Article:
People tend to approach Confession in the same way that things happen in their lives: someone makes a mistake, does or says something wrong, and his conscience begins to bother him. So he apologizes and shows remorse for making the mistake. He experiences this remorse. Apologizing even makes him feel pleased with himself. He begins to grow fond of himself: “See what kind of person I am!” Nearly the same thing happens at Confession, in the Mystery of Repentance: “Excuse me, Lord, I did something wrong; I made a mistake. Sorry!” And the very same self-satisfaction arises: “See what kind of person I am! I admit my sin, I see it, and condemn it.” And he remains in these feelings, in these emotions. Does this experience change him? No, not at all! Just as he was before Confession, so he remains afterwards. Nothing in him has changed. Therefore the darkness in which he lives, with his mind “weighed down by the earth,” stays in his soul. Therefore he has little joy. But it seems that he has fulfilled the law…

Those of you who read the daily Gospel and Epistle readings during the final days of the Apostles’ Fast will certainly remember what the Apostle Paul says in the Epistle to the Romans about the relationship of church law, the law of faith, and faith itself. The Apostle Paul reminds us of what the Prophet Moses already taught: that the fulfillment of all the requirements established by church law certainly helps deliver us from the bondage of sin – but there still remains justification by faith, and it in this that we should primarily place our hope.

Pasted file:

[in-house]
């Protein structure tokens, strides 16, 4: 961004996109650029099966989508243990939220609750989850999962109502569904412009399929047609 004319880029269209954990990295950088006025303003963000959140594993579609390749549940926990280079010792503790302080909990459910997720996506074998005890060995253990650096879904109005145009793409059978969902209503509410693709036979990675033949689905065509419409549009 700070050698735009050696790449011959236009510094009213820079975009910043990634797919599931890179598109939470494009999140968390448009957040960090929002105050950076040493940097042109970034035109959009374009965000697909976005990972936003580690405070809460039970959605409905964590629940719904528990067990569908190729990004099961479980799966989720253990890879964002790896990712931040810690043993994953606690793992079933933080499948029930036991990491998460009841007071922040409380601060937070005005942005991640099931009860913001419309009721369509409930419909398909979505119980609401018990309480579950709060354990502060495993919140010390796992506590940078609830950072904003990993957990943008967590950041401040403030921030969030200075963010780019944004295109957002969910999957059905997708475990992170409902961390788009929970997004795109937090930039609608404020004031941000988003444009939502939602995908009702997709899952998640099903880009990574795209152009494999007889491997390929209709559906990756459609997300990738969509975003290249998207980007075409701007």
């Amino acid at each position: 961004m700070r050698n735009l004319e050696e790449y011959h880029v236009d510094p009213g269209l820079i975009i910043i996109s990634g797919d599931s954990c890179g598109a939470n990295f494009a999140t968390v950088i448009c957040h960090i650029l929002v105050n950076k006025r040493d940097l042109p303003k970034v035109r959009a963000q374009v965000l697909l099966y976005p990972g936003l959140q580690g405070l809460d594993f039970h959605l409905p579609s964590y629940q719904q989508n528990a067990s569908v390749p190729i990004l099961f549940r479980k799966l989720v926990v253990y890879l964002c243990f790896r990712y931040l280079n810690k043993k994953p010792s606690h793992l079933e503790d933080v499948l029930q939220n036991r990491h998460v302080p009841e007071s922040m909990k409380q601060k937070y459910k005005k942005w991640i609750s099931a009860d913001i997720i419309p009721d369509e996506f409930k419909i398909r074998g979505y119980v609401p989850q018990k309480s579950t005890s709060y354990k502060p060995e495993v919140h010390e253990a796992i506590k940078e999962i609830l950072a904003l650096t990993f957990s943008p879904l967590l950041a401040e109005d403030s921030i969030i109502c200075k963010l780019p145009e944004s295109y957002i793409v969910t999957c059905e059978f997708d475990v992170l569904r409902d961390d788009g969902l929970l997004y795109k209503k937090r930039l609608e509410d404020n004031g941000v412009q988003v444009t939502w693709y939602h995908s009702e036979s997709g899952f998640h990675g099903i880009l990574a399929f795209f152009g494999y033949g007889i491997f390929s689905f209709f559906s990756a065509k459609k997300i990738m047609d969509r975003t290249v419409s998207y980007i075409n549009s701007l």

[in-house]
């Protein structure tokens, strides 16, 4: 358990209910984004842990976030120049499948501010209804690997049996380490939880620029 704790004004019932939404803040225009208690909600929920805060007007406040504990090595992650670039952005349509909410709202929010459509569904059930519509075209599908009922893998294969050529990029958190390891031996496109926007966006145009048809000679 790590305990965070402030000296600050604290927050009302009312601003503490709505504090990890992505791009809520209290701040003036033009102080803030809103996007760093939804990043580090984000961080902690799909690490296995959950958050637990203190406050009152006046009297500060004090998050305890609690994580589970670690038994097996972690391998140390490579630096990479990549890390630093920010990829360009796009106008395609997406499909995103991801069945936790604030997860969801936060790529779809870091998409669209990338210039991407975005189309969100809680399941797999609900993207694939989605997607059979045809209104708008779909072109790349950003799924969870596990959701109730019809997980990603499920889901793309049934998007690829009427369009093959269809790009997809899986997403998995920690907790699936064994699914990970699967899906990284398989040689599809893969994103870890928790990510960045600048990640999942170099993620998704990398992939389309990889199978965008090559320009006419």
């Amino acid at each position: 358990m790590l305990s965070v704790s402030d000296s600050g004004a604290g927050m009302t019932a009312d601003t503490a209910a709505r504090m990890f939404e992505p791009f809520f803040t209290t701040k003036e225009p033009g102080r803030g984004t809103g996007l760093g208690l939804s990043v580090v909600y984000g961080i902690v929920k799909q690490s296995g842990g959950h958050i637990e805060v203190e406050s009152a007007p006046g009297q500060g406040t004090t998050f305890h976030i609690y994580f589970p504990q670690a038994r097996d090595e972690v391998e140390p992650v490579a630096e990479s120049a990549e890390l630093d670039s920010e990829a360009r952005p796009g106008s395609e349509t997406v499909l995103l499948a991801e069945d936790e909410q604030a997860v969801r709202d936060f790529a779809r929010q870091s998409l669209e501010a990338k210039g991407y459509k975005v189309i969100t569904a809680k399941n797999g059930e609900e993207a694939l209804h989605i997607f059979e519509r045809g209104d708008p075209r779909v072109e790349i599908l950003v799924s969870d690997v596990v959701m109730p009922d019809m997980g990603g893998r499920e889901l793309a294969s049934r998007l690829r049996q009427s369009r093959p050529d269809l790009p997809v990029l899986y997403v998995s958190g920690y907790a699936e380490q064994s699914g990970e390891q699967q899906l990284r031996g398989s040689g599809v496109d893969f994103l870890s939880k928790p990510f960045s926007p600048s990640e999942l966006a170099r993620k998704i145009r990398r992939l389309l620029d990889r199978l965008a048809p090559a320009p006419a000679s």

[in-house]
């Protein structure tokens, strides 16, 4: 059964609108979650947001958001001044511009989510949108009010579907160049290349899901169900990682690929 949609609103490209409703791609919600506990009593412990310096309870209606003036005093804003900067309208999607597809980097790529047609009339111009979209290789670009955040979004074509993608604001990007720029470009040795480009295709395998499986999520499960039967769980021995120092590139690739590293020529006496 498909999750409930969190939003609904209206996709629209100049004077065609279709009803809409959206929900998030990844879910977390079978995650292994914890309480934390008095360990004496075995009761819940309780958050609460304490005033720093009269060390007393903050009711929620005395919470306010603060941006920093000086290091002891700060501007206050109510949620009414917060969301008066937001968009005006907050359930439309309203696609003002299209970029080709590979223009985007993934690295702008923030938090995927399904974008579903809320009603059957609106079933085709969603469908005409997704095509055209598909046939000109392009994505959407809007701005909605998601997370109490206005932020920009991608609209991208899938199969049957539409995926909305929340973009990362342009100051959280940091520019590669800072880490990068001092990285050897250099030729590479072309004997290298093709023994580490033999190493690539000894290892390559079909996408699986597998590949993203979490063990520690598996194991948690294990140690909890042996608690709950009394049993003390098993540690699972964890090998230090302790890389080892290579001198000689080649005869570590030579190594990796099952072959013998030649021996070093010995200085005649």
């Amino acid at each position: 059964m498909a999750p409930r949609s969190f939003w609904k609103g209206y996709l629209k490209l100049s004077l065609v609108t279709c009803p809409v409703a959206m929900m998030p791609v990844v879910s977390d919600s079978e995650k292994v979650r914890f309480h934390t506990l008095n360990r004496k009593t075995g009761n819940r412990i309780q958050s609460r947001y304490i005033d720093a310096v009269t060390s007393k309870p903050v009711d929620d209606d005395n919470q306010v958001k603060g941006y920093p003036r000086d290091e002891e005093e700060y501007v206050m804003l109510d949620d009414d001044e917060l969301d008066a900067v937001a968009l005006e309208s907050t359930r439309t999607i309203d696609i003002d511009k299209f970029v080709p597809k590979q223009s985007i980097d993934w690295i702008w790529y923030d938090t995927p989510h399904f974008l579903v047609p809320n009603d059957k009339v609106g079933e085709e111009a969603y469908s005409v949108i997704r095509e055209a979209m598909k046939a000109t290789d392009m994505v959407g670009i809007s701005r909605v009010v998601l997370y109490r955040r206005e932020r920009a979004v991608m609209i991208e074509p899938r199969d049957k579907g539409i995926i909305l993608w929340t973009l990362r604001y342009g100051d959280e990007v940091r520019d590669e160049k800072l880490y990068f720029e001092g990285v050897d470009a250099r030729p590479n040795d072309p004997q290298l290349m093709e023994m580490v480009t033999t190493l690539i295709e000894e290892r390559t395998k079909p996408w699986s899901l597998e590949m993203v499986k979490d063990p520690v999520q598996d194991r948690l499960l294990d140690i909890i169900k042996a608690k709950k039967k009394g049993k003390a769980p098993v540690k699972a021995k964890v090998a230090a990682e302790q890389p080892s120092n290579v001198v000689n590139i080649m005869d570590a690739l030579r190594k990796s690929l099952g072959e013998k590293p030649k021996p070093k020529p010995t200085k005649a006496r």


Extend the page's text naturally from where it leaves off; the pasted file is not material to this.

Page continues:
In his Epistle to the Romans, the Apostle Paul says that among the Gentiles and unbelievers are many more people than we might think about whom we could say: “The faith that we preach is close to your heart!” [cf. Romans 10:8]. And he is speaking about pagans!

Today you heard the Gospel reading about a Gentile, the Roman centurion in Capernaum, who so believed in Christ that He, turning to the crowd that surrounded Him, said: “Verily I say unto you, I have not found such faith in Israel!” [cf. Matthew 8:10]. We live in a society that is non-believing; the overwhelming majority of people who live around us are non-believers. Alas, we often inwardly extol ourselves above them: “See, I’m not like them, I believe in Thee, God, and I even fulfill the requirements of church law: I don’t eat such-and-such, and instead I eat such-and-such” and so on. Meanwhile, are you sure that Christ might not turn to one of those atheists or non-believers who live around you and say: “I have not found such faith among believers as I see has been given to you”?

One certainly needs to treat with great respect everything that is required by church law in the arrangement of our lives, because these laws and requirements naturally facilitate our path towards deliverance from the passions. But we need to place more hope in the power of faith, in the same way that the centurion in Capernaum had faith. When we have proper faith, fulfillment of the law will be saving for us. Otherwise – and today’s Gospel reading speaks of this – we will be found among the children of the kingdom cast into outer darkness, where there will be weeping and gnashing of teeth, which is so familiar to us from our own lives [cf. Matthew 8:12]. Let us think about this, brothers and sisters, and let us strive – more often, and better, and harder – to have this joy, to strive to have faith that is full of humility and love for Christ, faith that will surely bring with it joy and the fulfillment of all our needs, as well as the healing of soul and body, as with the sick servant for whom the centurion in Capernaum interceded. Amen.

Translated from the Russian.